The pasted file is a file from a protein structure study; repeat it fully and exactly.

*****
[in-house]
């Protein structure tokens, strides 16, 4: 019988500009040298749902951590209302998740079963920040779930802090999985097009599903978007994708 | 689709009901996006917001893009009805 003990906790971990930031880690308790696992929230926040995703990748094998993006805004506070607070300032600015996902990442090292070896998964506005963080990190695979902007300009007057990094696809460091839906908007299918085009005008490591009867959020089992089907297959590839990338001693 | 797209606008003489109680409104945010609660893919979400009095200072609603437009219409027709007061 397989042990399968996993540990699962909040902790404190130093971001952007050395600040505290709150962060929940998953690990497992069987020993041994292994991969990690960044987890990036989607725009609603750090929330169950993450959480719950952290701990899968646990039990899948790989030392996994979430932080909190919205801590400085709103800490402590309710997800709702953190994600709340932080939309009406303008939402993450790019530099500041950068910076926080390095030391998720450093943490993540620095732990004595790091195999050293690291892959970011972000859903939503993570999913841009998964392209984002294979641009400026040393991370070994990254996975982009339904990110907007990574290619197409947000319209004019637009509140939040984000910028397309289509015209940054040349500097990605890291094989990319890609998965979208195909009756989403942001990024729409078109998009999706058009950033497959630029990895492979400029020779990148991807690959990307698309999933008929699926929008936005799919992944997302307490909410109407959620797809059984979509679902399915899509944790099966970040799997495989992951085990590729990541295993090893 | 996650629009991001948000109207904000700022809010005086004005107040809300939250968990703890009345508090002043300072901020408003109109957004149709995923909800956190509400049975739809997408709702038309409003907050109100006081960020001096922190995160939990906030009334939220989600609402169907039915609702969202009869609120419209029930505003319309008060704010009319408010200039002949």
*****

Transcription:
[in-house]
């Protein structure tokens, strides 16, 4: 019988500009040298749902951590209302998740079963920040779930802090999985097009599903978007994708 | 689709009901996006917001893009009805 003990906790971990930031880690308790696992929230926040995703990748094998993006805004506070607070300032600015996902990442090292070896998964506005963080990190695979902007300009007057990094696809460091839906908007299918085009005008490591009867959020089992089907297959590839990338001693 | 797209606008003489109680409104945010609660893919979400009095200072609603437009219409027709007061 397989042990399968996993540990699962909040902790404190130093971001952007050395600040505290709150962060929940998953690990497992069987020993041994292994991969990690960044987890990036989607725009609603750090929330169950993450959480719950952290701990899968646990039990899948790989030392996994979430932080909190919205801590400085709103800490402590309710997800709702953190994600709340932080939309009406303008939402993450790019530099500041950068910076926080390095030391998720450093943490993540620095732990004595790091195999050293690291892959970011972000859903939503993570999913841009998964392209984002294979641009400026040393991370070994990254996975982009339904990110907007990574290619197409947000319209004019637009509140939040984000910028397309289509015209940054040349500097990605890291094989990319890609998965979208195909009756989403942001990024729409078109998009999706058009950033497959630029990895492979400029020779990148991807690959990307698309999933008929699926929008936005799919992944997302307490909410109407959620797809059984979509679902399915899509944790099966970040799997495989992951085990590729990541295993090893 | 996650629009991001948000109207904000700022809010005086004005107040809300939250968990703890009345508090002043300072901020408003109109957004149709995923909800956190509400049975739809997408709702038309409003907050109100006081960020001096922190995160939990906030009334939220989600609402169907039915609702969202009869609120419209029930505003319309008060704010009319408010200039002949």